With a range of ERoEI from 1 to 12, anarchy reigns in the PV ERoEI business. There are a number of issues at play here. The first is that different energy boundaries are being used. I personally favour a wide boundary that includes direct energy use, materials and labour. And for intermittent technologies a reasonable energy cost needs to be apportioned to mitigating that intermittency. The second is that solar PV is site specific. A sunny tropical site may yield three times the lifetime energy of a cloudy high latitude site. The third is that the efficiency of PV is improving all the time. Mixing these factors to varying degrees underpins the anarchy. But adding battery storage to a good tropics-based system is going to substantially reduce the ERoEI. Proponents of Solar PV seem set to continue to promote optimum performance without backup while others will observe that normal performance is sub-optimal and that in the real world the sun does not shine at night.

    ReplyDelete
  14. My apologies if I'm somewhat stirring the subject, but there is something in the whole Hall's EROI picture with which I've always felt unconfortable. Were the luxuriant EROIs of the Good-Old-Days fuels really that profitable? If you have 100 barrels of oil, 10 are used as material instead of energy sources, 10 others are used for refining, and say 3 for transportation, so to get 77 units of usable energy you have to spend about 10 (the remaining 13 1ess the amount that would be necessary to make them usable) assuming that the oil comes out of the ground for free (as sunlight does from the sky). Such EROI of 7,7 is not only comparable to most "unextended" calculations of PV-EROI but well below the avowed minimum for "civilization". If current Oil&Gas well-head EROI is about 15, as many sources suggest, then the EROI of usable fuels, including the cost of extraction, is below 5, excluding the infrastructural costs of the societal backup (by the way, if your energy source can pay for a supporting society, what else do you want it for?). In the case of coal, the avowed EROIs of almost 100 would be dramatically reduced if grinding, transporting and burning for electricity were added to the denominator as the costs they actually are. My point os that a crude-oil tanker or a coal pile aren't much more of an energy source as a sunny day unless their energy is harnessed and made usable. I can't see such an obvious Achilles' heel in PV EROI, land-reclamation and storage systems being more serious disdvantages in my eyes. But even if all these problems with PV could be somehow overcome, there is still plenty of room for despair, insofar our crazy race to "prosperity" has no shortage of chinks in its sham armor. Best regards.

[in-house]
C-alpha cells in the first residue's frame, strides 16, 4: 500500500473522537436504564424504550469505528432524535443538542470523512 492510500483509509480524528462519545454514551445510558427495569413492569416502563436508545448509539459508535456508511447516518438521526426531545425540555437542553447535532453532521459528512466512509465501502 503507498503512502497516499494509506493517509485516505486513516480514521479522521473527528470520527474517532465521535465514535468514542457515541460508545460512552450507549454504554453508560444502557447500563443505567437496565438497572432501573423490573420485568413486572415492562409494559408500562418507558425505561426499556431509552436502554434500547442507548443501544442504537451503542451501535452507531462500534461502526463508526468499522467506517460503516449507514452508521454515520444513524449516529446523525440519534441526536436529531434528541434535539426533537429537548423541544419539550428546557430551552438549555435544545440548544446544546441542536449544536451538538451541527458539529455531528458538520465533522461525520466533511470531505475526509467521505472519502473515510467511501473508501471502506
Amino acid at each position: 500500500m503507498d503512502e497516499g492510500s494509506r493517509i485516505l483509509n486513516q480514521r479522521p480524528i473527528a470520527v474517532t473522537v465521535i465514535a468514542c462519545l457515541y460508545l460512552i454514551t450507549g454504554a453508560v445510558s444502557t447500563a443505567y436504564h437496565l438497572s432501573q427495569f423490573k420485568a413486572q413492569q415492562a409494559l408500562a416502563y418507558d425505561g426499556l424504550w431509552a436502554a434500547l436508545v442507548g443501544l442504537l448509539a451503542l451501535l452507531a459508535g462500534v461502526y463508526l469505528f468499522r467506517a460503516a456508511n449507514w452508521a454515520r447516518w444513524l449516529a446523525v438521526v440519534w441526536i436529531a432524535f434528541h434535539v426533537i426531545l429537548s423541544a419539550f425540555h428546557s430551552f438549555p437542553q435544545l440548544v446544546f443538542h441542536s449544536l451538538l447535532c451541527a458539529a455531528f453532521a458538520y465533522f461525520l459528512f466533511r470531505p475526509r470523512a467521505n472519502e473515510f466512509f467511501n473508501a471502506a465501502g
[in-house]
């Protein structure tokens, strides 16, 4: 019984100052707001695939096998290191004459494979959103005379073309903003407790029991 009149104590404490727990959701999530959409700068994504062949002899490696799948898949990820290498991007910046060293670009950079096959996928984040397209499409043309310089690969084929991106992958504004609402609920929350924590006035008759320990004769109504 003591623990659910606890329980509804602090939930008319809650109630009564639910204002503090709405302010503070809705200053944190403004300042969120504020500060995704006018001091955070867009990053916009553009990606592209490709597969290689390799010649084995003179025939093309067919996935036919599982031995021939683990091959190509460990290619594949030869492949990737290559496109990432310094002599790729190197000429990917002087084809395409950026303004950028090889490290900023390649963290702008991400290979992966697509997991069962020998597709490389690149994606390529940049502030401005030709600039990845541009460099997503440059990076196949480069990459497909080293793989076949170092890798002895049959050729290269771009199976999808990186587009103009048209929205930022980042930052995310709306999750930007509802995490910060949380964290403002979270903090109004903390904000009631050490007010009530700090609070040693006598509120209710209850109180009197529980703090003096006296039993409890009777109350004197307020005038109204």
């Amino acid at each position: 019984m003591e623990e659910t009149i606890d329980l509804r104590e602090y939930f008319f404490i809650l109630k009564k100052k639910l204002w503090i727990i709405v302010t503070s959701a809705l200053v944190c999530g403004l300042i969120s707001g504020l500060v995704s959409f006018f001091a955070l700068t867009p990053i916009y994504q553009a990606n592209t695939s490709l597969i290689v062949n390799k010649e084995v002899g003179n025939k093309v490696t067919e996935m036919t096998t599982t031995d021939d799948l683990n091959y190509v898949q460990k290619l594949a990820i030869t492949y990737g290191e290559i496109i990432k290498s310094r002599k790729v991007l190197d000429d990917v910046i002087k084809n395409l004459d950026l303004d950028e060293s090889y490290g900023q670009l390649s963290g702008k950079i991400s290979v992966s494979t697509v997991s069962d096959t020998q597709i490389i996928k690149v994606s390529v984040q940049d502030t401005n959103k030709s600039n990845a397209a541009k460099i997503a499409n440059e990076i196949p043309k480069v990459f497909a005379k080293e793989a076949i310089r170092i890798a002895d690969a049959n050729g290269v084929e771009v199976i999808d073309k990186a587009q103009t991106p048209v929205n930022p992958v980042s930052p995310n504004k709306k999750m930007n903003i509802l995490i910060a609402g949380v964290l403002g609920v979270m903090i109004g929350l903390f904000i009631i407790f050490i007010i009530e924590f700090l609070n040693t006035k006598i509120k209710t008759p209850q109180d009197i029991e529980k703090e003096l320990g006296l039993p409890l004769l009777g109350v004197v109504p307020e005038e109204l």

ReplyDelete
  15. Finally I have found something which helped me. Appreciate it!
    solar photovoltaic systems

    ReplyDelete

Who

Ugo Bardi is a member of the Club of Rome and the author of "Extracted: how the quest for mineral resources is plundering the Planet" (Chelsea Green 2014)